And we buy in. Tenure-track faculty have become like lemmings walking off a cliff of overwork. Every year, the tenure portfolios get more and more padded and bloated, and the unspoken but always-legible list of what to do to “succeed” gets ever longer. The profound need for help running the university expands inexorably, as many states abandon any premise of investing in public infrastructure. And we do nothing to stop it all, in part because academe breeds FOMO better than any system I know of, in part because saying no could put our own careers at risk by branding us as selfish or not collegial, but also (and I believe this is a very real motivation) because the vast majority of us just don’t want to let our students and colleagues down. And so we just keeping marching, even if off the cliff.

But I can’t do it right now. I just can’t keep my grief and exhaustion down well enough to carry on.

This appeal to my colleagues for an academic Chapter 11 feels like a horrible, thankless decision. It makes more work for people who don’t have any spare capacity, many of them people whom I feel bound to as cherished colleagues, students and mentors. To them I ask:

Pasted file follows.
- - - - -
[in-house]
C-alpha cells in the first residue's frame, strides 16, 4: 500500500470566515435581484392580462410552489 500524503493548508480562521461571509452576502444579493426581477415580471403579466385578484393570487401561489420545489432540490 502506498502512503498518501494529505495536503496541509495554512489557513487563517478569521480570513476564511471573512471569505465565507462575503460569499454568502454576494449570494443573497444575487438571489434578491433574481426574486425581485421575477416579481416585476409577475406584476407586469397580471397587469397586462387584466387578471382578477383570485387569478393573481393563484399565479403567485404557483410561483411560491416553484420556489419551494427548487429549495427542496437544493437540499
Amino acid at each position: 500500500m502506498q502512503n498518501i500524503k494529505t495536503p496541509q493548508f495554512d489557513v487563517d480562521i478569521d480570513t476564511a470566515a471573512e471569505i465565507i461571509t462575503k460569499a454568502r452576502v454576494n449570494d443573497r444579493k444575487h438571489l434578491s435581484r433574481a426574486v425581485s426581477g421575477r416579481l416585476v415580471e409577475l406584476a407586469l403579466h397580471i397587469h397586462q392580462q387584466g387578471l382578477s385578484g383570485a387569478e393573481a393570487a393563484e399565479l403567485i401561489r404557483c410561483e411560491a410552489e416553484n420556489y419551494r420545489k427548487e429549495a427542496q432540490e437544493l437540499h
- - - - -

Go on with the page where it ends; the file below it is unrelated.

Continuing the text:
Please allow me to recover my resilience so I can be the parent, scholar, teacher and leader—and human—I want to be. To do this, I need to heal and to do that I need space; I need debt relief, I need academic restructuration. I’ll carry on with the few projects I know I can manage and where my time will be best spent. Please know I would do the same for you. I’d like to hope that I won’t have to, though, because together we can change this crazy, broken system.

But before we envision a sustainable academy, we need to make space to grieve what’s been lost, the ambiguous and the concrete. I know I’m not at all unique. We need to start a conversation about what grief and recovery look like. It’s time.

Bio

Anonymous is a tenured professor at a large public university.